Reflective amplification attacks are a powerful tool in the arsenal of a DDoS attacker, but to date have almost exclusively targeted UDP-based protocols. In this paper, we demonstrate that non-trivial TCP-based amplification is possible and can be orders of magnitude more effective than well-known UDP-based amplification. By taking advantage of TCP-noncompliance in network middleboxes, we show that attackers can induce middleboxes to respond and amplify network traffic. With the novel application of a recent genetic algorithm, we discover and maximize the efficacy of new TCP-based reflective amplification attacks, and present several packet sequences that cause network middleboxes to respond with substantially more packets than we send. We scanned the entire IPv4 Internet to measure how many IP addresses permit reflected amplification. We find hundreds of thousands of IP addresses that offer amplification factors greater than 100×. Through our Internet-wide measurements, we explore several open questions regarding DoS attacks, including the root cause of so-called mega amplifiers. We also report on network phenomena that causes some of the TCP-based attacks to be so effective as to technically have infinite amplification factor (after the attacker sends a constant number of bytes, the reflector generates traffic indefinitely). We have made our code publicly available.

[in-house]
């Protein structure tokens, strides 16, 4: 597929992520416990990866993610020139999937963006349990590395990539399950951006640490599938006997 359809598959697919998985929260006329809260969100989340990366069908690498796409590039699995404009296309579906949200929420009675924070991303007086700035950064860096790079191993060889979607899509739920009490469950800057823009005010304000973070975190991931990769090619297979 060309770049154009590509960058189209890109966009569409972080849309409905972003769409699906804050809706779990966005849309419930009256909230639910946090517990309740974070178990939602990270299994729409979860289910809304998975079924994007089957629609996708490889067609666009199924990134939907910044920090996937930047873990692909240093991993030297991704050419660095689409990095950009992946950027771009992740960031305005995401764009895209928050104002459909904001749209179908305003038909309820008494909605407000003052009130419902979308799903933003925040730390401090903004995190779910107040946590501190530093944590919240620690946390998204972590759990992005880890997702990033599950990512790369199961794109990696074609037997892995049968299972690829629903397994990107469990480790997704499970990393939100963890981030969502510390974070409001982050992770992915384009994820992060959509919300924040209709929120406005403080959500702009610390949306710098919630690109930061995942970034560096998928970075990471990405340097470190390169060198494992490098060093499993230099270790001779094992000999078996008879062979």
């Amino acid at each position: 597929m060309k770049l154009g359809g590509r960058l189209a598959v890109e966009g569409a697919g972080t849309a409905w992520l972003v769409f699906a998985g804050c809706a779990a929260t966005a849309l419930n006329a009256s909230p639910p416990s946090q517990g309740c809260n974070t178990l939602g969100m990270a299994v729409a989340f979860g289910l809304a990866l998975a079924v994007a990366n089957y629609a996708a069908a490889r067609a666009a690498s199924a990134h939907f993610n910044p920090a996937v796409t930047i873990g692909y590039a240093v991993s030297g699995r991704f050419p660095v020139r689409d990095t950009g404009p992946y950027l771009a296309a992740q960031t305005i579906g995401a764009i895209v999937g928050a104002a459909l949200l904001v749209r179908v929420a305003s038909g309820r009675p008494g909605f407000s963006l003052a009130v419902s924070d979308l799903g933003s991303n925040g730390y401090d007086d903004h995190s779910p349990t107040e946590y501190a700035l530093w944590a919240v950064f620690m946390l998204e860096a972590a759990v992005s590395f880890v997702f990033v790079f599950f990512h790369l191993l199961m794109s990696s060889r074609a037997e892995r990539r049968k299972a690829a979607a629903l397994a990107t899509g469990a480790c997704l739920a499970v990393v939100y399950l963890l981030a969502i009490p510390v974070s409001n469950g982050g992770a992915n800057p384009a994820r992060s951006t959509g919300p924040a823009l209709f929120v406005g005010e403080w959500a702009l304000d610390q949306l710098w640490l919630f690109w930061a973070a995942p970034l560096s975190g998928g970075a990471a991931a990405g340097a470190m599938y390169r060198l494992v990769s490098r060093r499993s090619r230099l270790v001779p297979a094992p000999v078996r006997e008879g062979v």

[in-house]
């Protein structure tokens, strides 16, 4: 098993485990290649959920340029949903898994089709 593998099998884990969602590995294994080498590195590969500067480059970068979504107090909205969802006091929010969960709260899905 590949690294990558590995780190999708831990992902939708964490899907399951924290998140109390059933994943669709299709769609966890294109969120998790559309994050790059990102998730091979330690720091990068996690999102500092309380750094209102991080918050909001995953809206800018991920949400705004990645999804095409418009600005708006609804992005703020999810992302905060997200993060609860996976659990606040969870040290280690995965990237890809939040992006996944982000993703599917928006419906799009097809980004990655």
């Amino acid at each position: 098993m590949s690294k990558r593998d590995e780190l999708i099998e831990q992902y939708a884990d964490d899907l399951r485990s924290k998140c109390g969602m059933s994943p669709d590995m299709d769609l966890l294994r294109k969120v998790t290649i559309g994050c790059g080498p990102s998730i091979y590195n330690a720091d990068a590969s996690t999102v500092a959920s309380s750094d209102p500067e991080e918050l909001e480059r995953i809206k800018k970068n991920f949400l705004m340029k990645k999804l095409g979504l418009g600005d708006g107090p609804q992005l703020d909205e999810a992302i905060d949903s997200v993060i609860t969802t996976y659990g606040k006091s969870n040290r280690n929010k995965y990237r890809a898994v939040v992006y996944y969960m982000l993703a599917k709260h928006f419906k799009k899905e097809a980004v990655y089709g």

This work also won a Distinguished Paper Award.